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J Proteome Res. 2006 Oct;5(10):2599-610.

Secreted proteome profiling in human RPE cell cultures derived from donors with age related macular degeneration and age matched healthy donors.

Author information

1
Center for Genetic Medicine, Children's National Medical Center, and Program in Biochemistry and Molecular Genetics, Institute of Biomedical Science, The George Washington University, Washington, DC, USA.

Erratum in

  • J Proteome Res. 2007 Apr;6(4):1615. Strunnikova, Nataly [added]; Hoffman, Eric [corrected to Hoffman, Eric P].

Abstract

Age-related macular degeneration (AMD) is characterized by progressive loss of central vision, which is attributed to abnormal accumulation of macular deposits called "drusen" at the interface between the basal surface of the retinal pigment epithelium (RPE) and Bruch's membrane. In the most severe cases, drusen deposits are accompanied by the growth of new blood vessels that breach the RPE layer and invade photoreceptors. In this study, we hypothesized that RPE secreted proteins are responsible for drusen formation and choroidal neovascularization. We used stable isotope labeling by amino acids in cell culture (SILAC) in combination with LC-MS/MS analysis and ZoomQuant quantification to assess differential protein secretion by RPE cell cultures prepared from human autopsy eyes of AMD donors (diagnosed by histological examinations of the macula and genotyped for the Y402H-complement factor H variant) and age-matched healthy control donors. In general, RPE cells were found to secrete a variety of extracellular matrix proteins, complement factors, and protease inhibitors that have been reported to be major constituents of drusen (hallmark deposits in AMD). Interestingly, RPE cells from AMD donors secreted 2 to 3-fold more galectin 3 binding protein, fibronectin, clusterin, matrix metalloproteinase-2 and pigment epithelium derived factor than RPE cells from age-matched healthy donors. Conversely, secreted protein acidic and rich in cysteine (SPARC) was found to be down regulated by 2-fold in AMD RPE cells versus healthy RPE cells. Ingenuity pathway analysis grouped these differentially secreted proteins into two groups; those involved in tissue development and angiogenesis and those involved in complement regulation and protein aggregation such as clusterin. Overall, these data strongly suggest that RPE cells are involved in the biogenesis of drusen and the pathology of AMD.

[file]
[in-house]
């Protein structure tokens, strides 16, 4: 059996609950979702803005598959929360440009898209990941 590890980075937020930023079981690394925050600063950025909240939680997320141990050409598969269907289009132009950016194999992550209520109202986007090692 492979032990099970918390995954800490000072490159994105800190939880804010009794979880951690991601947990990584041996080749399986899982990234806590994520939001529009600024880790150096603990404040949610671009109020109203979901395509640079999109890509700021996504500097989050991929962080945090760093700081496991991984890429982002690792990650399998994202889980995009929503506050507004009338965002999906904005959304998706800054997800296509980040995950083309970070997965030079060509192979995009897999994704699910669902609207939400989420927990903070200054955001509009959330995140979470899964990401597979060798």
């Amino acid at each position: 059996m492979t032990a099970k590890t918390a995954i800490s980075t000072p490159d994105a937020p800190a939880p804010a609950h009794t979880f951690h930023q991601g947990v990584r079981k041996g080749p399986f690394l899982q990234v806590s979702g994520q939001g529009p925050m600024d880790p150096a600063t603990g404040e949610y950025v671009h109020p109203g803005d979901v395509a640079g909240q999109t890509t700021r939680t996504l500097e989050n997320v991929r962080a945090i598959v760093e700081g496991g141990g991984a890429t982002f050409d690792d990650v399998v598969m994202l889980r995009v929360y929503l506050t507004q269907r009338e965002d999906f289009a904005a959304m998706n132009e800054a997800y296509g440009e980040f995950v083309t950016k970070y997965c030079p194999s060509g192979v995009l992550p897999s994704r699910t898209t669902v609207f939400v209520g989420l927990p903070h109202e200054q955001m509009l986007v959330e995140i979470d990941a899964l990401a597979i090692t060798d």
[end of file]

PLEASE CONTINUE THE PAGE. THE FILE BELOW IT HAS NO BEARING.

PMID:
17022631
DOI:
10.1021/pr060121j
[Indexed for MEDLINE]

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